Men invent new ideals because they dare not attempt old ideals. They look forward with enthusiasm, because they are afraid to look back. — G. K. Chesterton

Richard of Jamestown - James Otis




Our Courage Gives Out

But our time of rejoicing was short. Although these two ships were brought by Sir Thomas Gates and Sir George Somers, having in them not less than one hundred and fifty men, they did not have among them food sufficient to provide for the wants of our company until another harvest should come.

The vessel in which these new comers had sailed was, as I have said, wrecked in a hurricane near the Bermuda Isles, where, after much labor, they had contrived to build these two small ships.

It needed not that we, who of all our people in Jamestown remained alive, should tell the story of what we had suffered, for that could be read on our faces.

Neither was it required that these new comers should study long in order to decide upon the course to be pursued, for the answer to all their speculations could be found in the empty storehouse, and in the numberless graves 'twixt there and the river bank.

Of provisions, they had so much as might serve for a voyage to England, if peradventure the winds were favorable; and ere the ships had been at anchor four and twenty hours, it was resolved that we should abandon this town of James, which we had hoped might one day grow into a city fair to look upon.

An attempt to build up a nation in this new land of Virginia, of which ours was the third, had cost of money and of blood more than man could well set down, and now, after all this brave effort on the part of such men as Captain Smith, Master Hunt and Master Percy, it was to go for naught.

Once more were the savages to hold undisputed possession of the land which they claimed as their own.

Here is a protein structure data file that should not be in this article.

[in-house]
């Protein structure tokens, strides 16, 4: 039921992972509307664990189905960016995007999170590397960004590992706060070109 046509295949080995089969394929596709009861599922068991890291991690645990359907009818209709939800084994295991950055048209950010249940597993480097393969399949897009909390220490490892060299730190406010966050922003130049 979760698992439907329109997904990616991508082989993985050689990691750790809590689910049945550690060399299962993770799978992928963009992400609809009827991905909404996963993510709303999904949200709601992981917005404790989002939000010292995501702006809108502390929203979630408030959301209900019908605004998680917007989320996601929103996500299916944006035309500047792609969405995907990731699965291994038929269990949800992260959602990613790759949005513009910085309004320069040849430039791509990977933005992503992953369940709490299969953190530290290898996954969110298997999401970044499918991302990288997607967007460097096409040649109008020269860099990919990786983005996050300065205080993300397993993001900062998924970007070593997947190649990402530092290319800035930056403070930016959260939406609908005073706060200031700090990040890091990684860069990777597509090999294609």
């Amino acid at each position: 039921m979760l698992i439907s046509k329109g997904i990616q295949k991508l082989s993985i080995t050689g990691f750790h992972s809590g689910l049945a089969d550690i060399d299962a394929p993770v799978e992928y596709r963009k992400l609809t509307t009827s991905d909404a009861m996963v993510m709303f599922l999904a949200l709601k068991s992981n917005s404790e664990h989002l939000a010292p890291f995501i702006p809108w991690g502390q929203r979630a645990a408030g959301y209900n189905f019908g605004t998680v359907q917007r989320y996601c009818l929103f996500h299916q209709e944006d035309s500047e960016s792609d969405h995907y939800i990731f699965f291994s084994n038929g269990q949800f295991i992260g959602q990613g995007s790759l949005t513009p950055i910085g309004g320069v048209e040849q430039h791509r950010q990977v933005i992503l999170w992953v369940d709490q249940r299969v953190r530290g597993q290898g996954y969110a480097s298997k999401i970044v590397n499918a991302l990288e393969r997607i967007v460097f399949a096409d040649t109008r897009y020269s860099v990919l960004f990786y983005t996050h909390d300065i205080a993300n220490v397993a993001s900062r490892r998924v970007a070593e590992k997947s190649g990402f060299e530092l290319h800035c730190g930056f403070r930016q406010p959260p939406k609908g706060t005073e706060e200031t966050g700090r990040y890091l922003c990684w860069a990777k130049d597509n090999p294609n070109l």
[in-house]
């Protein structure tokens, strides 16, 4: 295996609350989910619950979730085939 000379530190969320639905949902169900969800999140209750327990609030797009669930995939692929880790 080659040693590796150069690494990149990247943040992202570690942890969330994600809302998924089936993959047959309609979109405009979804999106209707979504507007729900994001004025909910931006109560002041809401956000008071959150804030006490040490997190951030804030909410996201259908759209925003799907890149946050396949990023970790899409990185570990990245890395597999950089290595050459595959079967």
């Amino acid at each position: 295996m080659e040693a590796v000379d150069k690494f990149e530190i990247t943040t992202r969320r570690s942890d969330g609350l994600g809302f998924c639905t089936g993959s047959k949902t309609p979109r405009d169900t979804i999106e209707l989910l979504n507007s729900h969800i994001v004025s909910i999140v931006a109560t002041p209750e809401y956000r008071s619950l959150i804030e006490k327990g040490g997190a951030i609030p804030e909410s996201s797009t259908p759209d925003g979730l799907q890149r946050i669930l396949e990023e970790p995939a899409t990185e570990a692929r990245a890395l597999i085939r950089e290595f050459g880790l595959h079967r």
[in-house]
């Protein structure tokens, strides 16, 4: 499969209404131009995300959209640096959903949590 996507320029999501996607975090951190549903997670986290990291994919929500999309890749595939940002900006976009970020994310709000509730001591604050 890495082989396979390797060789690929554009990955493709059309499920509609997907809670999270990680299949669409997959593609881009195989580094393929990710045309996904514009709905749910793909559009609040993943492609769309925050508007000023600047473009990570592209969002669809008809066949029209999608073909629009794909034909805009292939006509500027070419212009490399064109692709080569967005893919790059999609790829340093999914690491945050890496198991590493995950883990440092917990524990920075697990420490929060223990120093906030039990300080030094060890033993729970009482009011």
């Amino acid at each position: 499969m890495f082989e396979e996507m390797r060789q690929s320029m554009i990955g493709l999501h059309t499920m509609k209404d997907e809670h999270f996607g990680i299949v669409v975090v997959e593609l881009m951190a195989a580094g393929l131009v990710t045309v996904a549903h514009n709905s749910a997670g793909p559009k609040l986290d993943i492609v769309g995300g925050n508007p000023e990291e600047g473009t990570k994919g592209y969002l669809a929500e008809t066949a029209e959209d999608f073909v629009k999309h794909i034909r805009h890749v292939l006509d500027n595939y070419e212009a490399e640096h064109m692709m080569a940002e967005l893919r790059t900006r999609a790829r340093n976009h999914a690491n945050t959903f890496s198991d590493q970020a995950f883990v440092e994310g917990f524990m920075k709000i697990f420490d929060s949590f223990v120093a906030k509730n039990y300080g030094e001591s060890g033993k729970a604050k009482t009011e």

Contents

Front Matter
Review

Who I am
Left Alone in the World
An Idle Boy
Captain Smith Comes to London
Meeting Captain Smith
Captain Smith Speaks to Me
Plans of the London Company
The Vessels of the Fleet
How I Earned my Passage
When the Fleet Set Sail
The Voyage Delayed
Nathaniel's Story
We Make Sail Again
The First Island
Captain Smith Accused
Captain Smith a Prisoner
I Attend My Master
Several Islands Visited
A Variety of Wild Game
The Tempest
The New Country Sighted
The Leader Not Known
Arrival at Chesapeake Bay
An Attack by the Savages
Reading the Company's Orders
Captain Smith on the Council
Smith Remains Aboard
Exploring the Country
People Land from the Ships
Captain Smith Proven Innocent
We Who were Left Behind
Baking Bread without Ovens
Unequal Division of Labor
Building a Home of Logs
Keeping House
Lack of Cleanliness
Cave Homes
The Golden Fever
Ducks and Oysters
Roasting Oysters
Leaning to Cook
The Sweet Potato Root
A Touch of Homesickness
Master Hunt's Preaching
Neglecting the Future
Surprised by Savages
Strengthening the Fort
Sickness and Death
Smith Gains Authority
Disagreeable Discipline
Signs of Rebellion
Second Proclamation
Building a Fortified Village
Trapping Turkeys
A Crude Kind of Chimney
Cooking a Turkey
Candles or Rushlights
The Visit of Pocahontas
Captain Kendall's Plot
Death of Captain Kendall
Captain Smith's Expedition
An Exciting Adventure
Taken Before Powhatan
Pocahontas Begs for Smith
Captain Smith's Return
A New Church
Captain Newport's Return
Gold-Seekers
A Worthless Cargo
Condition of the Colony
Tobacco
Captain Newport's Return
Gazing at the Women
Hunt Brings Great News
Captain Newport's Instructions
The Story of Roanoke
The Crowning of Powhatan
Preparing for the Future
Stealing Company Goods
What the Thieving Led To
Fear of Famine
The Unhealthful Location
Gathering Oysters
Sturgeon for Food
Turpentine and Tar
Making Clapboards
Providing for Children
Dreams of the Future
A Plague of Rats
Treachery During Smith's Absence
Captain Smith's Speech
The New Laws
The Accident
Captain Smith's Departure
The "Starving Time"
Our Courage Gives Out
Abandoning Jamestown
Lord De la Warr's Arrival
The Young Planters